GEORGE F. LEE / GLEE@STARBULLETIN.COM
At the Catholic Charities banquet at the Sheraton Waikiki on Friday, Peter and Marietta Kaeo of St. John Church in Mililani were honored by Bishop Larry Silva as "Island Treasures" for their volunteer work.
Mililani couple devote lives to Catholic church
Peter and Marietta Kaeo are honored as "Island Treasures"
It was a week of large and small celebrations for Peter and Marietta Kaeo of Mililani.
On Wednesday, they celebrated their 48th anniversary at a dinner out with their family, son Peter Jr., daughter Kim Daly and her daughters Kathleen and Mary. The celebration within the celebration was that their son returned from Iraq in February where he served with the Hawaii National Guard.
On Friday, they were among 100 people honored as "Island Treasures" at a banquet attended by 1,200 people at the Sheraton Waikiki Hotel. Surrounding the Kaeos at that event were more than 70 people from their second family, parishioners of St. John Apostle and Evangelist Church in Mililani.
"'Treasure' is the word for this pair," said Pearl Bates, outreach director of the church. The Kaeos have been members of the Catholic parish for 30 years and have been volunteers in every activity that makes up parish life for all that time.
Bates said the couple tried to dissuade her from nominating them for the annual "Island Treasures" title. Catholic parishes, ethnic communities and lay organizations statewide nominate their outstanding volunteers each year for the event hosted by the Catholic diocese. Fifty-four of the 100 organizations named married couples who, like the Kaeos, are the backbone of their organizations.
Like many of the honorees, the Kaeos have served on numerous committees in the parish and are participants at daily Mass. He is an usher, a sacristan and altar server, attending the priest at the altar. She is a lector, doing some of the scriptural readings at the service, and eucharistic minister, distributing communion not just at the Mass, but carrying the sacred bread to homebound people. After the 8 a.m. service on weekdays, they gather with a small group to recite the rosary.
But they are activists far beyond their participation in worship services.
Peter Kaeo, a retired Army lieutenant colonel who served two tours in Vietnam during the war, points to the parish office where he "invested hard labor and sweat" during its construction. He and other members of the Knights of Columbus, a lay group for men, worked alongside the contractors' crews to build the complex surrounding the church.
Marietta Kaeo, retired after 20 years as a public school teacher, has been a religious education teacher at St. John for 20 years. "I want children to know their religion, to have a closer relationship with Jesus," she said. Catechism classes meet on Sundays twice a month.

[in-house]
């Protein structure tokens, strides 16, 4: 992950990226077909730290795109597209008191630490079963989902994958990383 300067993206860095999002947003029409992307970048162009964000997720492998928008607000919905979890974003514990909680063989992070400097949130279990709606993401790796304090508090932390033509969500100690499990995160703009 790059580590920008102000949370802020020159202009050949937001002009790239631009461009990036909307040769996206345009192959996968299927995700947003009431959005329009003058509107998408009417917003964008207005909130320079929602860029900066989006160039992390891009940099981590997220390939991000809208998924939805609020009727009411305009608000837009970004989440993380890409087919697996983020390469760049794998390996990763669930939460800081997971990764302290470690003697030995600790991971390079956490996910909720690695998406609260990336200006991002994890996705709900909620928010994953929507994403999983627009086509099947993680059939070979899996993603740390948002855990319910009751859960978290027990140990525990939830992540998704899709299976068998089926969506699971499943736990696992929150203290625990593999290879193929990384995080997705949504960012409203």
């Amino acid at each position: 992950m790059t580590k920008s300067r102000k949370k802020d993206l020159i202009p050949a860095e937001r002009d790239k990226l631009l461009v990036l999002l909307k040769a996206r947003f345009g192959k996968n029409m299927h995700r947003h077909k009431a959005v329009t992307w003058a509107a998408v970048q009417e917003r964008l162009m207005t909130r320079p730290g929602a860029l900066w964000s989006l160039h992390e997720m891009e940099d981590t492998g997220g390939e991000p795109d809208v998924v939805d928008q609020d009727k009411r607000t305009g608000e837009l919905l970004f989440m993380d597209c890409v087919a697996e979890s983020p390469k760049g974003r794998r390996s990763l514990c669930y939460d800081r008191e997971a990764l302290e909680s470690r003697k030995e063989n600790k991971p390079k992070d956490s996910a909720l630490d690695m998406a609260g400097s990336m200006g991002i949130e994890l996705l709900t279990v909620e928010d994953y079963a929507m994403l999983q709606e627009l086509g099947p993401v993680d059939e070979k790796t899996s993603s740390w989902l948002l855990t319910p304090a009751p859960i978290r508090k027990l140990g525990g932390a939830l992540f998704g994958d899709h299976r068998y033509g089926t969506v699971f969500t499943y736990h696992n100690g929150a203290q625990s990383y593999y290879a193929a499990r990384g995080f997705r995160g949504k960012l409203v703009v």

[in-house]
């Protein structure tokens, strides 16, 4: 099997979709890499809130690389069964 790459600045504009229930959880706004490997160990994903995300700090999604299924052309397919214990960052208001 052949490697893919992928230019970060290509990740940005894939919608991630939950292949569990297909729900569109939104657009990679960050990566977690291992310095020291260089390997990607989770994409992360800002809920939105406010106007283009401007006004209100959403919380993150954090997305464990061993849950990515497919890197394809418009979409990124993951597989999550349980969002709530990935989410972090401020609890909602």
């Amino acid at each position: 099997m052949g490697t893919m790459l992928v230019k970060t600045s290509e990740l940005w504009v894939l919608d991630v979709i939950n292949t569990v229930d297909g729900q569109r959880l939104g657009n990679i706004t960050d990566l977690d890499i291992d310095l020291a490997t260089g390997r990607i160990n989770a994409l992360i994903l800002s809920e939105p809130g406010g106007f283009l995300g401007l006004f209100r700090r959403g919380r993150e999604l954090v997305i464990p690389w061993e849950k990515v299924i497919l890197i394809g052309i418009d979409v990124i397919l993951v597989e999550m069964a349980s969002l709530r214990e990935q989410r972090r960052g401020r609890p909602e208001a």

If they kept a calendar, it would likely have a church commitment penciled in for any given day. "If you ask us why, it's because Jesus is the focus of our lives," Marietta said.
Yesterday wasn't a day of rest after the festivities in Waikiki. The Kaeos were committed to be "the aloha express" for five senior citizens. They were heading to Star of the Sea Church in Kahala for an all-day spiritual retreat led by the Rev. Peter Prusakiewicz from Poland.
That was a break from their usual Saturday morning routine, going out to evangelize in neighborhoods -- not a typical Catholic activity. "They accompany me door-to-door," said the Rev. Tom Killackey, a retired Maryknoll priest. He started his "outreach to the lost sheep and the unchurched" 13 years ago, specifically seeking to bring lapsed Catholics back to church but willing to talk about Jesus to anyone open to the conversation. At its peak, his team included 14 people, but it's down to the Kaeos and a couple of others now.
"They are very involved in the church," the priest said. "Their dedication to this work alone is fantastic."
The Kaeos take an occasional jaunt to Las Vegas, but most of their travel is on pilgrimages to religious sites. One favorite is in Emmitsburg, Md., a shrine to the first American-born saint Elizabeth Ann Seton. It is near Gettysburg so Peter, a Civil War buff, can satisfy his interest in history, too.
They will return to Mexico later this year to the Guadalupe shrine north of Mexico City. Believed to be a location where Mary, the mother of Jesus, appeared to an Indian peasant, it has been the focus of pilgrimages since the 1500s. Typically, the Kaeos are helping others get their paperwork organized for the December tour. And they plan to bring a 3-foot-tall statue of the Blessed Virgin Mary back in their luggage for the church.
Peter said he had a conversion experience on one such pilgrimage. They were on a tour to Medjugorje in Bosnia, another place where many believe Mary made appearances. Peter's credit cards were stolen when the tour took them to Rome. "Normally I would have gone ballistic. That's how I knew I had changed. I was calm; I just said, 'Mary brought us here, let her take care of it.'
"I used to go through the motions. After Medjugorje, I became more and more involved," he said. "A friend of mine said, 'Why did you have to go 13,000 miles to get it? God's with you all the time if you open your heart.' That's what happened to me. It opened my spiritual heart."
His wife said: "Peter said we'll never move from this parish. It's the center of our lives for 30 years."